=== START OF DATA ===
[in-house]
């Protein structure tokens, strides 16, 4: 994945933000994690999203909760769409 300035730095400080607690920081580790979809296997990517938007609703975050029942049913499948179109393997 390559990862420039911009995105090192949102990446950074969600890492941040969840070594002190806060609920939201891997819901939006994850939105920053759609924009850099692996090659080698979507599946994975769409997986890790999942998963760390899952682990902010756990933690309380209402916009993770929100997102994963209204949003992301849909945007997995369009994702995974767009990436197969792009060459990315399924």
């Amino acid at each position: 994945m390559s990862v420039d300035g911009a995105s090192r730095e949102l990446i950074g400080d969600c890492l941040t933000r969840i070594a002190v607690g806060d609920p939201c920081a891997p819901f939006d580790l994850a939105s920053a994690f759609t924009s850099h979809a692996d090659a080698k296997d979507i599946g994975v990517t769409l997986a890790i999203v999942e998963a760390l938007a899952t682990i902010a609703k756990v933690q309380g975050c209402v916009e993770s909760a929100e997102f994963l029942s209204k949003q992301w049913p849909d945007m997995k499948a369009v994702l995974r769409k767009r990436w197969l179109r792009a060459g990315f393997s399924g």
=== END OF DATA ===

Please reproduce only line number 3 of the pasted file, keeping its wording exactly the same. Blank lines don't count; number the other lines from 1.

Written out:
């Amino acid at each position: 994945m390559s990862v420039d300035g911009a995105s090192r730095e949102l990446i950074g400080d969600c890492l941040t933000r969840i070594a002190v607690g806060d609920p939201c920081a891997p819901f939006d580790l994850a939105s920053a994690f759609t924009s850099h979809a692996d090659a080698k296997d979507i599946g994975v990517t769409l997986a890790i999203v999942e998963a760390l938007a899952t682990i902010a609703k756990v933690q309380g975050c209402v916009e993770s909760a929100e997102f994963l029942s209204k949003q992301w049913p849909d945007m997995k499948a369009v994702l995974r769409k767009r990436w197969l179109r792009a060459g990315f393997s399924g």